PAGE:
Even by the standards of today's fast-paced technological change, the life story of the Flip camcorder happened at breakneck speed.
It was launched in 2007 by Pure Digital, a small US outfit which had been experimenting with disposable digital cameras, and quickly became the coolest video recording device on the market, leaving the likes of Sony and Kodak playing catch-up and phone manufacturers cramming similar functionality into their devices.
Two years later, the company was bought by US computing giant Cisco for $590m, and those who had doubted Flip at the outset were forced to concede that they had been wrong. But this week, Cisco announced the Flip's demise in a press release full of corporate-speak. "We are making key, targeted moves as we align operations in support of our network-centric platform strategy," it read. What it means is that the Flip, a camcorder which accounts for 35 per cent of the US market and is still the top seller on Amazon, is being mothballed. Commentators were flabbergasted.
On the face of it, the blame could be laid neatly at the door of the smartphone. Convergence, the process by which gadgets pack in more features as technology progresses, has already caused mobile phones to cannibalise sales of alarm clocks, satnavs, MP3 players, point-and-shoot cameras, digital watches and, arguably, games consoles.
As phones developed cutting-edge video capabilities (most notably the HD-quality efforts of the iPhone 4) it left technology consumers asking a pertinent question: Why take two phone-shaped objects out of the house, when one of them does the job perfectly well? In reality, footage captured by the Flip was better than any phone, and it was substantially cheaper. But in the longer term it was always destined to struggle against a gadget that people carry around as a matter of course. In 2009, when they triumphantly sold up for a tidy sum, Pure Digital's founders would have seen that coming. But why didn't Cisco?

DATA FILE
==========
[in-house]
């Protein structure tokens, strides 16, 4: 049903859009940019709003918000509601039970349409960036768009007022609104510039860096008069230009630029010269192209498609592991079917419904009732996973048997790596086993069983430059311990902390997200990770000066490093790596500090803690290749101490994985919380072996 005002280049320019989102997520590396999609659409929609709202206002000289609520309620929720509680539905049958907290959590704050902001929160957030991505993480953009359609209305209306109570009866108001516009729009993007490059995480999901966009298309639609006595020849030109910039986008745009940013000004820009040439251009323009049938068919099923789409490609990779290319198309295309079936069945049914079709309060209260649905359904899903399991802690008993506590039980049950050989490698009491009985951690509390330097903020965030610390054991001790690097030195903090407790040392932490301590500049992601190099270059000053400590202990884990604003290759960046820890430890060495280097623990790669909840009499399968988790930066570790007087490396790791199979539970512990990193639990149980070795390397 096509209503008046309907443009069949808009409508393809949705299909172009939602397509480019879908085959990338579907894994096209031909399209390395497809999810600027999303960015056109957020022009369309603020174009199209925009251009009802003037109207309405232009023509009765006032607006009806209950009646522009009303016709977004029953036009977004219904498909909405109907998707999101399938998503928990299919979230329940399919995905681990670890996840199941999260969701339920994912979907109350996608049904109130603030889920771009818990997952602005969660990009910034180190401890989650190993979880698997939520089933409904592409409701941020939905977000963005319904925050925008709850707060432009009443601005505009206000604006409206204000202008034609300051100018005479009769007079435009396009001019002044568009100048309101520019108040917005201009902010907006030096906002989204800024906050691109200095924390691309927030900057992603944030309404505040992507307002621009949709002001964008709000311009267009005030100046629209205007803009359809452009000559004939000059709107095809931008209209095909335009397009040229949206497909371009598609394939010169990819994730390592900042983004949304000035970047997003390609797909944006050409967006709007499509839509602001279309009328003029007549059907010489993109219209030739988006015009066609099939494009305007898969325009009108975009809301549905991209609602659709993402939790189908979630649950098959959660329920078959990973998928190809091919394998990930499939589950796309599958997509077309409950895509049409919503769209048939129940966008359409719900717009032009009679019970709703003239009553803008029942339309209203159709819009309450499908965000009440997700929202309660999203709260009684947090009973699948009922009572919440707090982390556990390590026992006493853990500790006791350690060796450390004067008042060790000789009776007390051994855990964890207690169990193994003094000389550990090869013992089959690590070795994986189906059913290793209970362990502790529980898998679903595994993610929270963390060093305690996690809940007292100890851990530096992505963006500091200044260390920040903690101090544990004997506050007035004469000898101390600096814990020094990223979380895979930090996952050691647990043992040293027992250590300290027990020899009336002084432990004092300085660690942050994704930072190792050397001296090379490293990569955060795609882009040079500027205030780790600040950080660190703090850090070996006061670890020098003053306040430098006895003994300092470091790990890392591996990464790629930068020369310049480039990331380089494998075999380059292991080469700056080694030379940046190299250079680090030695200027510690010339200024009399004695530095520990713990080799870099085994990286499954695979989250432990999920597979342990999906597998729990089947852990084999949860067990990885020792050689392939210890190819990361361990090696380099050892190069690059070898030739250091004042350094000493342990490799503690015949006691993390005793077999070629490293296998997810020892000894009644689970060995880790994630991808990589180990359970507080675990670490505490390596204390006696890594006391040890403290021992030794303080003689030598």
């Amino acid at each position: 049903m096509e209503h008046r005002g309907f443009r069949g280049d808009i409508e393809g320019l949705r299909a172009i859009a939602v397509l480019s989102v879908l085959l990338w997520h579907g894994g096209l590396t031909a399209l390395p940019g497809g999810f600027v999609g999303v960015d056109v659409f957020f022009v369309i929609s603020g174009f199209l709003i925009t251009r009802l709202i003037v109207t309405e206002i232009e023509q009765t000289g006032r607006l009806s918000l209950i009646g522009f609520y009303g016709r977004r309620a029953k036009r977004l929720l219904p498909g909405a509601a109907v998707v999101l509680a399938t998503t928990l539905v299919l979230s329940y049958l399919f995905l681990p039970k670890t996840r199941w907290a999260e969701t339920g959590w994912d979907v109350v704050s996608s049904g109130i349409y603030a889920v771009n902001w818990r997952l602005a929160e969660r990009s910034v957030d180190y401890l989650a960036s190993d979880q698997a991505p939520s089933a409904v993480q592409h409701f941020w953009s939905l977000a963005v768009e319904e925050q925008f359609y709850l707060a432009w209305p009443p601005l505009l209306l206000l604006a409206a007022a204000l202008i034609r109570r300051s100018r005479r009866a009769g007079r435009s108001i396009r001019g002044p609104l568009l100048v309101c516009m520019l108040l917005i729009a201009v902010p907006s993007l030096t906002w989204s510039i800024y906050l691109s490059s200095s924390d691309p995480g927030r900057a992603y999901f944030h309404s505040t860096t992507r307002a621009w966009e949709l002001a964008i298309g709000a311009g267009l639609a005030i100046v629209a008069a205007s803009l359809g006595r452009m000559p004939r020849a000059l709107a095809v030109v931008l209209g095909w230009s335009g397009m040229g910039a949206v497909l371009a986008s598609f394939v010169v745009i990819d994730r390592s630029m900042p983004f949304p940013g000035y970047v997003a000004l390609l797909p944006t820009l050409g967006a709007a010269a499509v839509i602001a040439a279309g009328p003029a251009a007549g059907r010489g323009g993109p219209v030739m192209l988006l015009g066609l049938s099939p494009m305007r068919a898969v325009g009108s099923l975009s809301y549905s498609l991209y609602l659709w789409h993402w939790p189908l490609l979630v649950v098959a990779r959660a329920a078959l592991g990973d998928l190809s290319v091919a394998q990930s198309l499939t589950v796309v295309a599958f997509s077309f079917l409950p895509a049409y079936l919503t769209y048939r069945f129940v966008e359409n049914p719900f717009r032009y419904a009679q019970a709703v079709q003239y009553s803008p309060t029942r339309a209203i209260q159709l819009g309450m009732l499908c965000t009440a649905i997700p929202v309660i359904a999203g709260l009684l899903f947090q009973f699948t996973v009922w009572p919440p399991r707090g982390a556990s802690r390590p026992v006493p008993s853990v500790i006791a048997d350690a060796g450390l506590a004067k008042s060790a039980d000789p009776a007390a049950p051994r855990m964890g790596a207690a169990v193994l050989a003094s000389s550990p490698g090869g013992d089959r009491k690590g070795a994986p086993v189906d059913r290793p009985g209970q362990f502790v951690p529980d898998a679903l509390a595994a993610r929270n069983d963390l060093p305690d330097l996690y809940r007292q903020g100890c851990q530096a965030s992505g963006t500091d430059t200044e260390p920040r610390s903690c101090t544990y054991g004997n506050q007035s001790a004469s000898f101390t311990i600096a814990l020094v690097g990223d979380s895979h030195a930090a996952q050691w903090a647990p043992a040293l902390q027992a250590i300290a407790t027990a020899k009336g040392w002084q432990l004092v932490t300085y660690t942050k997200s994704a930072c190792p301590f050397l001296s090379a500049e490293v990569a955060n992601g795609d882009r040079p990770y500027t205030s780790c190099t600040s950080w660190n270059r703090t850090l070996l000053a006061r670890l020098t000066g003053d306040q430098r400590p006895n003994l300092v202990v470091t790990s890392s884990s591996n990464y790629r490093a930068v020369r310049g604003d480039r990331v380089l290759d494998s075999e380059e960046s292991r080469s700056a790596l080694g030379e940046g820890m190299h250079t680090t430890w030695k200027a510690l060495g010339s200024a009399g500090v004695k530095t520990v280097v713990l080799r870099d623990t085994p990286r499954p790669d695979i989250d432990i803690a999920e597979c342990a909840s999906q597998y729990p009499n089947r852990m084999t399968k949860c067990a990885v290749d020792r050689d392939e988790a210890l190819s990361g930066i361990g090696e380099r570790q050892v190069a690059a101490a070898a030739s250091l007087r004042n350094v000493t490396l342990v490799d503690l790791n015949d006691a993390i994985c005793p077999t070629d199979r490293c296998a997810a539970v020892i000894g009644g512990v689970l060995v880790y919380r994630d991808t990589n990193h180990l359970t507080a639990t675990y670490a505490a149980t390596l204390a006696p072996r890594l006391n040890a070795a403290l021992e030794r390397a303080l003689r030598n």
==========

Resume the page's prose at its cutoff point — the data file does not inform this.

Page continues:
Cisco's core business has always been to provide high-end networking products to businesses – a strategy which helped it become the most valuable company in the world at the height of the dotcom boom back in March 2000.
But in the last decade it has frequently been seduced by the notion of producing cool consumer products and never quite pulled it off. It seemed to lack the inspiration to battle with the smartphone revolution in the way that, say, satnav manufacturer Garmin attempted to when it produced its own branded phone.
The death of the Flip is perhaps a testament to this. Two weeks ago Cisco's CEO, John Chambers, issued a statement apologising to investors and employees for Cisco's recent loss of credibility; abandoning dreams of being as cool as Apple has been deemed the solution.
This decision may eventually be seen as timely. It is also possible that Flip technology will resurface in future products from Cisco – particularly video calling devices. But there is still disbelief that a successful product has been killed off for convenience.
One angry online commenter compared it to a family who, bored with the chore of feeding their pet cat, just decides to lob the animal off the side of a bridge.
Cheap, high-quality stand-alone video cameras still have a huge potential market; after all, we are by no means all smartphone owners, particularly outside the USA and Europe. In fact, a new Wi-Fi enhanced model, FlipLive, was due to be launched this week and could well have added to its reputation. But getting your hands on a Flip in the coming months will now inevitably be a matter of battling with rival bidders on eBay.